Author's note: Much of the mainstream media coverage of tea parties has been unfair and based on outright lies. But I have to give credit to my city’s newspaper, the Atlanta Journal-Constitution, for publishing my column last Thursday. A few days later, the newspaper published a complimentary letter to the editor. Editor Ken Foskett told me the response was “terrific,” with about 3 to 1 in my favor. On June 22, the newspaper in a small article titled “Grass-roots groups endorse candidates” published the endorsements and web site pages for the Georgia Tea Party and Americans for Prosperity.
My column reappears with permission.
I guess I’m a populist even though with a Ph.D. in English I don’t fit the profile. As someone who has attended tea party rallies and town hall meetings here in Georgia I’m supposed to have “common sense” but not much book-learning. You know, we can fix cars, bake a cherry pie, and clean a pistol.
But we’re irrationally afraid that the Obama guv’ment will take those guns away from us. I’m part of a group that can be “ugly,” according to Paul Krugman. This sentiment, unfortunately, was repeated by Lee Harris in his new otherwise impressive book titled The Next American Civil War: The Populist Revolt against the Liberal Elite. Harris does see the movement as evidence of a healthy American “natural libertarianism.” But in placing the movement into the context of populist movements (many of them bloody) in history, he mischaracterizes it as tending toward irrationality and paranoia.
Harris is my friend and I was at the Carter Center to hear him speak recently. Intending his book to be a warning, he mentioned the possibility of racist tendencies coming out.
During the question session, I asked Harris if he had attended any rallies or meetings. He admitted he had not. I then told about my experience here in Atlanta at four such events. White participants did outnumber blacks, but that certainly wasn’t due to any racism.
In fact, every black participant and speaker was embraced warmly. Radio talk show host Herman Cain, speaking in Cobb County last year, recreated his “Rapid Fire” segment. One participant said that he welcomed a black president—like Herman Cain--to thunderous applause and cheers. I also told the people at the Carter Center about how tea party participants did not even litter (in stark contrast to protests on the left).
Hands went up quickly then, and after a few turns, a man sniffed, “Maybe it’s because I’m from Southern California (indicating his sophistication), but I see these tea-baggers as racists. I went to one town hall meeting and the Lyndon LaRouche people were out there screaming.”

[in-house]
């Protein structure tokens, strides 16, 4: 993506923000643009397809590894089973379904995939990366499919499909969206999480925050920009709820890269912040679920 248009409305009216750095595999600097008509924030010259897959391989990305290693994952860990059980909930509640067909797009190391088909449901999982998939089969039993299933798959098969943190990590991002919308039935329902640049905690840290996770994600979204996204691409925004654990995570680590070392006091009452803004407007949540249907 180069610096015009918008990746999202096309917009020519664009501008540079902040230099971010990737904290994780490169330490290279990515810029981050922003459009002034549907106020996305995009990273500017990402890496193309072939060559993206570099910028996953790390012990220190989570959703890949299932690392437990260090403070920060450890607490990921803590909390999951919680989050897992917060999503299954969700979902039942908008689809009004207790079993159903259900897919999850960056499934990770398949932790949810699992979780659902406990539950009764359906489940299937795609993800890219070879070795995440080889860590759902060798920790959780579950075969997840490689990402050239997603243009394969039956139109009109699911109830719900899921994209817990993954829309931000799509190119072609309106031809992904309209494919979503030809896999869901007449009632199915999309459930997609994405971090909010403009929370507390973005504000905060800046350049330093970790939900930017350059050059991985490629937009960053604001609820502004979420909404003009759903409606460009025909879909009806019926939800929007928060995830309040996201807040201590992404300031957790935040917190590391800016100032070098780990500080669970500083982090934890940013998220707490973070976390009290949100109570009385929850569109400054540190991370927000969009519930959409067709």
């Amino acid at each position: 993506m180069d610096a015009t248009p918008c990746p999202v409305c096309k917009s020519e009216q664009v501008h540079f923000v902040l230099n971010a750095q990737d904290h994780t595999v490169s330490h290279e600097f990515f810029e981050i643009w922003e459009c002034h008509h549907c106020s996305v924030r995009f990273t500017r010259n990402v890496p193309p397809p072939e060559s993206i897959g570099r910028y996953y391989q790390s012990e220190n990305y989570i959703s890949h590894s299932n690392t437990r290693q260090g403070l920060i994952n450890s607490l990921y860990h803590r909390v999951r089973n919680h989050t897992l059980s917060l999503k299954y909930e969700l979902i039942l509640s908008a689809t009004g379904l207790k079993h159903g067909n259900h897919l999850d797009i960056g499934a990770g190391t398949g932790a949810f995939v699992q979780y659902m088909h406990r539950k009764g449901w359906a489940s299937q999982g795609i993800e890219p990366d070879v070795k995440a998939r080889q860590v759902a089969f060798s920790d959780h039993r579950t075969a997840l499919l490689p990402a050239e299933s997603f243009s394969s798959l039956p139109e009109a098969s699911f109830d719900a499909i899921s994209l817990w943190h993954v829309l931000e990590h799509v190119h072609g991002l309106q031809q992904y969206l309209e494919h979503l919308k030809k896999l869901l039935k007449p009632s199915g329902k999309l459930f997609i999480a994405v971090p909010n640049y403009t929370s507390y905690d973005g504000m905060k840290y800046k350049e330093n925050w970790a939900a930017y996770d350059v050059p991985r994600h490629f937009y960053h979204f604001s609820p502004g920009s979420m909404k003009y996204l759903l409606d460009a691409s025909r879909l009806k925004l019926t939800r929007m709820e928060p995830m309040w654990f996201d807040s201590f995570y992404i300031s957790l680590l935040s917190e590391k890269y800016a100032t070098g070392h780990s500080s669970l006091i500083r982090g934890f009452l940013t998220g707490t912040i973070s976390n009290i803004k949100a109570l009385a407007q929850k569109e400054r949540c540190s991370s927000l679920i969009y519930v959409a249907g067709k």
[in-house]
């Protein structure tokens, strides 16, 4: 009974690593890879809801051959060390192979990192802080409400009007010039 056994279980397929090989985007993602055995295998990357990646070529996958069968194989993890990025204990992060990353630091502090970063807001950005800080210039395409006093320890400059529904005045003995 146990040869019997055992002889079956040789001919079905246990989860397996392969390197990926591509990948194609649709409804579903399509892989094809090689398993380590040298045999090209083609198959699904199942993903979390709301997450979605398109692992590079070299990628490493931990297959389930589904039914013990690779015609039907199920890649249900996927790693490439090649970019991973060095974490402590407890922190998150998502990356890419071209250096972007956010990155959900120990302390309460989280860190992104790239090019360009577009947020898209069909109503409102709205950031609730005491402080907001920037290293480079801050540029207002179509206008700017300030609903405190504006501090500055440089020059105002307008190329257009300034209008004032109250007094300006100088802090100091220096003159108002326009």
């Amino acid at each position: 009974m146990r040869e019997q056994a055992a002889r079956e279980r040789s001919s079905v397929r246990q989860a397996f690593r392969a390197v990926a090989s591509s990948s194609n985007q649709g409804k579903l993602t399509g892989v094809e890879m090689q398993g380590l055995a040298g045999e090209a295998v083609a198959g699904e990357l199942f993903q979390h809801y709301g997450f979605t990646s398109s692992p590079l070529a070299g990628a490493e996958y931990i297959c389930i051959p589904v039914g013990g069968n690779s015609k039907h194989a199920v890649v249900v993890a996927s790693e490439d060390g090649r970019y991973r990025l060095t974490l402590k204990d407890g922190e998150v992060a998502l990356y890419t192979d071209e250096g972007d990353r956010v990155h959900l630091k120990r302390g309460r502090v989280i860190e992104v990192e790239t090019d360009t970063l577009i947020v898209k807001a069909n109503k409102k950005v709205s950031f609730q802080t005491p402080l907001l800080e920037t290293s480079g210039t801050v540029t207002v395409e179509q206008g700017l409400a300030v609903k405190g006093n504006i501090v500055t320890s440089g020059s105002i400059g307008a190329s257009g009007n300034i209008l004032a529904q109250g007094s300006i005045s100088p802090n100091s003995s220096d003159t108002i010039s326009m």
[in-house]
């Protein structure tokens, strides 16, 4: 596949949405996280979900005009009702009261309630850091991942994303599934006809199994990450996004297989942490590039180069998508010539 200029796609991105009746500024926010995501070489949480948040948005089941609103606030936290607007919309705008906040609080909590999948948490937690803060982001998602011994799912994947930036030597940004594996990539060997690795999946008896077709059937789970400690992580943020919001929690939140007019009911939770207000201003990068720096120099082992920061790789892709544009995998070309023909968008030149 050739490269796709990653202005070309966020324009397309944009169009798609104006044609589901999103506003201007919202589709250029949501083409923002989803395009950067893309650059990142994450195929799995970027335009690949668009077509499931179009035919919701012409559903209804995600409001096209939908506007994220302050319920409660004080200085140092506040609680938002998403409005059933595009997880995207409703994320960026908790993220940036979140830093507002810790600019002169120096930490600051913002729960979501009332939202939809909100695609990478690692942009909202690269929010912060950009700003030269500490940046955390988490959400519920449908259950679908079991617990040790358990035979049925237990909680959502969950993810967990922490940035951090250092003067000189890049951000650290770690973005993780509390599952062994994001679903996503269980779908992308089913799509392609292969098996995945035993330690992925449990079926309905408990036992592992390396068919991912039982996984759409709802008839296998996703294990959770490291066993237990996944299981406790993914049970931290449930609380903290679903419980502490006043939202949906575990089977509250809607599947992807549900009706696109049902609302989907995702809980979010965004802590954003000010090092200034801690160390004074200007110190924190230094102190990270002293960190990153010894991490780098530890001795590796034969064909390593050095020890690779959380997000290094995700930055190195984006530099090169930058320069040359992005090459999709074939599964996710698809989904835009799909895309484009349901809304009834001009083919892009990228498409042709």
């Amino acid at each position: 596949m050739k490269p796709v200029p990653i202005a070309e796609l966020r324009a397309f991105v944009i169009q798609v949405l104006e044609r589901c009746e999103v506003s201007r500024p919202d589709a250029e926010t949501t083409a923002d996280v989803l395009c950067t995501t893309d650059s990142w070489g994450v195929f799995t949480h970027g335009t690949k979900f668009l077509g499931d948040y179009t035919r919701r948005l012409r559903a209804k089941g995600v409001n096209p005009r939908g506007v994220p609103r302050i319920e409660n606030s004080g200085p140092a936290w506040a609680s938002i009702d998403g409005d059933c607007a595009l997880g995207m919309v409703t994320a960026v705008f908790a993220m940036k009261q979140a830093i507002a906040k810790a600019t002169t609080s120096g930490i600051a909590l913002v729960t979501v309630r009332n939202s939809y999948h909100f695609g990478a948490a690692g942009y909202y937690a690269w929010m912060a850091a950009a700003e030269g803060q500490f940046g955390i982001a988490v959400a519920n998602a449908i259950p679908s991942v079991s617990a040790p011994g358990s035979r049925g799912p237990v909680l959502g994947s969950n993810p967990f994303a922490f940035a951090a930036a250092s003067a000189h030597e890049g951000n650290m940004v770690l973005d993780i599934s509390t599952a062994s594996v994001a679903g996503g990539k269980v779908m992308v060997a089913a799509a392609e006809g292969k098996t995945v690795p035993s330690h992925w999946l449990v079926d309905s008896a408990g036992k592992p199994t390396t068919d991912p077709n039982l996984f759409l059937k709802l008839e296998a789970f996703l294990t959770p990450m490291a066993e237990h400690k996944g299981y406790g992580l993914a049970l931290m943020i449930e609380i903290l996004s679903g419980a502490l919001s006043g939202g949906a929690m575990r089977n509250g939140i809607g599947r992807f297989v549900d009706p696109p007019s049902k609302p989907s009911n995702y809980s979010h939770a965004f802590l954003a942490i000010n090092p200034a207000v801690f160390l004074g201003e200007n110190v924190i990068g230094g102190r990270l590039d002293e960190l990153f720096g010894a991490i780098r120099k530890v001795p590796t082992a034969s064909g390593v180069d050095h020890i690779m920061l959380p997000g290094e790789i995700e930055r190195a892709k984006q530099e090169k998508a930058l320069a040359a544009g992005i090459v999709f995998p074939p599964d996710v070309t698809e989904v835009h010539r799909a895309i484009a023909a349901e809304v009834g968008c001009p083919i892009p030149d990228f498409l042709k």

The questions after that comment addressed the issue of “civility” and the racist nature of the tea party movement. Of course, not one of the people there had ever actually attended one of these events or knew that the Lyndon LaRouchians are from the far left, disrupting the meetings to discredit the tea party movement.
When he gave his talk at the Carter Center and then at the Decatur library, Harris sounded more like the Harris I know from reading his other books and talking to him in person. He admires traditional American values, and suggested that the liberal elites should refrain from insulting those who hold them dear. And that makes me wonder about the characterization of the populists in his book. Were there editorial pressures? (Or am I being paranoid?)
A major flaw of the Enlightenment heirs, the Liberal Elite (as Harris calls them), is that as a privileged class they are far removed from experiences of real people.
In academia I’ve seen them spin their grand theories, cite each others’ theories, and then claim that their work has been “peer-reviewed.” Their intellectual circle becomes smaller and smaller, their language more specialized as it obscures the paucity of real learning.
And because they have controlled education and the media, they simply instate like-minded, intellectually intolerant peers. They award each other graduate degrees, tenure, editorships, and awards. They dumb down educational requirements. They mislead their audiences and students through censorship, while fooling them that they have their best interests at heart.
That a certain group of people sees through this charade indicates their knowledge of history and human nature. They are rightfully leery of a celebrity politician who promises to “spread the wealth.” They educate their kids at home, teach them Latin and Aristotle’s rhetoric—the hard subjects that have been eliminated by these supposed intellectuals in charge of education. And as this month’s elections show, they are having an influence through the electoral process—and not as modern-day mobs of pitchfork-carrying peasants.
I would encourage liberals—and conservatives—to learn more about the tea party. Most of the participants know more about the history of the West and the Constitution than do most high school social studies teachers. There are even some professors among them.